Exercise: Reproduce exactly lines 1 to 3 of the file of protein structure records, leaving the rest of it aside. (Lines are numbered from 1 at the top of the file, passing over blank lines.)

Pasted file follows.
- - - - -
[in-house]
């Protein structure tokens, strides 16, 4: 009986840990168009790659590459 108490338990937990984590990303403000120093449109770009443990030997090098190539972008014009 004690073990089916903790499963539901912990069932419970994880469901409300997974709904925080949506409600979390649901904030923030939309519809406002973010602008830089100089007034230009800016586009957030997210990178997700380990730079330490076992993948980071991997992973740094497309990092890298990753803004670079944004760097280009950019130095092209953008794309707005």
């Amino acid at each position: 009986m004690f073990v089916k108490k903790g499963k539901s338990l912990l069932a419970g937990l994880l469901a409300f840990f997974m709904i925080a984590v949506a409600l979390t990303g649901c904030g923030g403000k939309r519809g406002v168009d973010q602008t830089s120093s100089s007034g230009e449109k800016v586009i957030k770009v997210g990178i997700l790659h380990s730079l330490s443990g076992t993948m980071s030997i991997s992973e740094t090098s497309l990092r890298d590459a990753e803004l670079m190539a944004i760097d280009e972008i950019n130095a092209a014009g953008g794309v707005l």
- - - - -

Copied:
[in-house]
């Protein structure tokens, strides 16, 4: 009986840990168009790659590459 108490338990937990984590990303403000120093449109770009443990030997090098190539972008014009 004690073990089916903790499963539901912990069932419970994880469901409300997974709904925080949506409600979390649901904030923030939309519809406002973010602008830089100089007034230009800016586009957030997210990178997700380990730079330490076992993948980071991997992973740094497309990092890298990753803004670079944004760097280009950019130095092209953008794309707005």
């Amino acid at each position: 009986m004690f073990v089916k108490k903790g499963k539901s338990l912990l069932a419970g937990l994880l469901a409300f840990f997974m709904i925080a984590v949506a409600l979390t990303g649901c904030g923030g403000k939309r519809g406002v168009d973010q602008t830089s120093s100089s007034g230009e449109k800016v586009i957030k770009v997210g990178i997700l790659h380990s730079l330490s443990g076992t993948m980071s030997i991997s992973e740094t090098s497309l990092r890298d590459a990753e803004l670079m190539a944004i760097d280009e972008i950019n130095a092209a014009g953008g794309v707005l």